Oct 17

Tips From Google Inc. About Creating A Culture of Innovation in Your Classroom

October 17th, 2017 by Austin Butler

What’s the all-time best career advice I've ever received? Don’t reinvent the wheel. As much as we all want to be unique, innovation doesn't necessarily mean coming up with an idea from scratch. It means taking ideas and creations that are out there and combining them or building on them to create something even better. Once I'd cemented that idea...

Oct 10

How to Teach Students to be Conversationalists

October 10th, 2017 by Austin Butler

How do you get people to like you? This seems like an elusive question that has likely perplexed mankind for millennia. After all, there’s a common human tendency to want to be liked. Scientists have drawn on a body of research to answer this question and what they found might surprise you... ask people questions! This discovery plays on human...

Sep 26

How to “Open Source” Your Classroom to Boost Student Collaboration

September 26th, 2017 by Austin Butler

What is open source? The term "open source" refers to something people can modify and share because its design is publicly accessible. The term is most commonly used in programming in which the original source code is made freely available so that other users can modify and build on the initial product. The genius of open source is that no...

Sep 20

Teaching Students to Embrace Failure

September 20th, 2017 by Austin Butler

Michael Jordan was cut from his high school basketball team, before going on to be one of the world’s most famous players. Henry Ford declared bankruptcy twice before finally getting Ford Motors off the ground. Walt Disney was fired from an early job for "not being creative enough” and his first studio went bankrupt before he hit on success with...

Sep 12

What Makes a Student WANT to Learn?

September 12th, 2017 by Austin Butler

“The first team to finish will get extra recess time on Friday.” “Any student who gets less than a 70% on tomorrow’s quiz will have to attend tutoring after school.” There are a number of ways teachers motivate students to do what we want them to do. From grades, to rewards, and even punishments, we use these tools to motivate...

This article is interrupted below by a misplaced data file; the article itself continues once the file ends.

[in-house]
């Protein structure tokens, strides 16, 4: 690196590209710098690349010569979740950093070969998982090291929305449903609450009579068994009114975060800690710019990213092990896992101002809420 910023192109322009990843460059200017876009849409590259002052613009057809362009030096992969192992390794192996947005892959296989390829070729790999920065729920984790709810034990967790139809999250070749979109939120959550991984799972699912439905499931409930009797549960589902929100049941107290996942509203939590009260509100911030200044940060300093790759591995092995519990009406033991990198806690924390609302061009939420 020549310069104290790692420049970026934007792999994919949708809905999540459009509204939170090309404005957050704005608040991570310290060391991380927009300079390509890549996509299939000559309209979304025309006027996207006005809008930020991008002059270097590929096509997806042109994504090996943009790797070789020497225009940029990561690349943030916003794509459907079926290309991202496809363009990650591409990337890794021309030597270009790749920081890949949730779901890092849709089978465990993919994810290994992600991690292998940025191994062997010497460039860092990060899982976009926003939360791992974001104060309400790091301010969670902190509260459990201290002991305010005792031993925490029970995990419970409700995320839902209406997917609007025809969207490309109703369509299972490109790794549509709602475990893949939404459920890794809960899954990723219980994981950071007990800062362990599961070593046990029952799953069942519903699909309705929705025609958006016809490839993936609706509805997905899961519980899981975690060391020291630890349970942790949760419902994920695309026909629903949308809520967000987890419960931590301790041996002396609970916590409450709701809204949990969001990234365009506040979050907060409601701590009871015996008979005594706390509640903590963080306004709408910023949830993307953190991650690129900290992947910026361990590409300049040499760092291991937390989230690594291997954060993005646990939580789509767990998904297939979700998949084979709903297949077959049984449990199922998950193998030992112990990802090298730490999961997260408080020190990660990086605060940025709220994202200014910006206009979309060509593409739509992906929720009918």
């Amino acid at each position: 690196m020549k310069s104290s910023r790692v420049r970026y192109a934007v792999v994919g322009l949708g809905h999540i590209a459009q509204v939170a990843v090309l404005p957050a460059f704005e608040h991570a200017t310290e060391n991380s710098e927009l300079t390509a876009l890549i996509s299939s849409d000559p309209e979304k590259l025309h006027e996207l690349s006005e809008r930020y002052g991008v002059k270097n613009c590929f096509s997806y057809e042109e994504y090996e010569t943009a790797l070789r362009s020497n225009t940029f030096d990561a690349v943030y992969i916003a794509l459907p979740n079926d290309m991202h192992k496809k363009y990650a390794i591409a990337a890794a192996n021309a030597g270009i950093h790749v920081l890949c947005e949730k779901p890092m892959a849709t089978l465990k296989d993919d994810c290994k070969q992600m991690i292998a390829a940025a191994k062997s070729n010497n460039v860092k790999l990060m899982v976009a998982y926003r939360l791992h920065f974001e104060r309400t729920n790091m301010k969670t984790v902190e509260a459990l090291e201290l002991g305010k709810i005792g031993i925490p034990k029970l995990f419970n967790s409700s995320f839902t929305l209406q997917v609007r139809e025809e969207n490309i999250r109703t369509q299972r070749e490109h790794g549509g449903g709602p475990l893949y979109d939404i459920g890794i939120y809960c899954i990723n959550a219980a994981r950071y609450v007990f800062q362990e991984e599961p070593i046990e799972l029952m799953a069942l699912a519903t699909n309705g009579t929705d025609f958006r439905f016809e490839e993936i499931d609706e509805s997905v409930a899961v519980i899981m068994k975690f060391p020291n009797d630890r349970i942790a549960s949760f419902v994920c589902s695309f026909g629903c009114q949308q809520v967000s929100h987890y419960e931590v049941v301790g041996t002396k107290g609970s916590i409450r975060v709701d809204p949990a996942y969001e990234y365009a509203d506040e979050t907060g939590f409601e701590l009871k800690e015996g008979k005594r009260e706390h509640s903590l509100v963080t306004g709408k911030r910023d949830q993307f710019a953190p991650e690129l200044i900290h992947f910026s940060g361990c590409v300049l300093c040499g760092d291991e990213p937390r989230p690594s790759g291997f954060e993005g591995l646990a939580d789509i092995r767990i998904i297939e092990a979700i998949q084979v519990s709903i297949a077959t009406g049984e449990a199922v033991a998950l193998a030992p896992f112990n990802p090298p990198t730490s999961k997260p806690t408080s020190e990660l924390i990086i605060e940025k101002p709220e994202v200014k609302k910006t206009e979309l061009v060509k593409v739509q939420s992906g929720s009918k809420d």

Aug 29

This Simple Behavior is Proven to Lead to Greater Student Success

August 29th, 2017 by Austin Butler

Almost all of us can sympathize with the crushing sensation of getting a failing grade at one point or another. Whether it's on a spelling quiz in elementary school or an essay for a college class, the sight of an “F” at the top of your paper can be equally demoralizing. What sets people apart, however, comes from how one...

Aug 22

Project Based Learning: Expectations vs. Reality

August 22nd, 2017 by Austin Butler

What happens with most of the work that students do in school? From my experience, most of it ended up crumpled at the bottom of my book bag. What relevance it had with the assignment last week, the subject as a whole, or my personal life was pretty much lost on me. Homework was homework, and if I wanted to...

Aug 8

How to Implement Design Thinking in Your Classroom

August 8th, 2017 by Austin Butler

Today, many people who’ve grown accustomed to rideshare apps, such as Uber, can’t imagine going back to the days of riding in taxis. In hindsight, taxis seem incredibly inconvenient to many. You have to stand on a street corner to find one, drivers prefer you to pay in cash, and you have no way of knowing if they are trustworthy before...

Aug 2

Physics for Babies? Starting Kids Early on the Hard Subjects

August 2nd, 2017 by Austin Butler

Colin Carlson graduated from the University of Connecticut with a degree in ecology and environmental biology when he was 15. At age 16 he had earned his Master’s degree in the same subjects, and by 22 he completed his Ph.D. from the University California, Berkeley. He wants to use his degrees to study parasites and the impact that climate change...

Jul 25

Teaching Students Communication Skills

July 25th, 2017 by Austin Butler

We all have that one colleague that writes emails the same way they speak. If they've had a bad day, you can read it loud and clear in their latest email. It's even worse when it comes to the really important emails. Like that time when they submitted a request to the school's administrator on behalf of your department. It...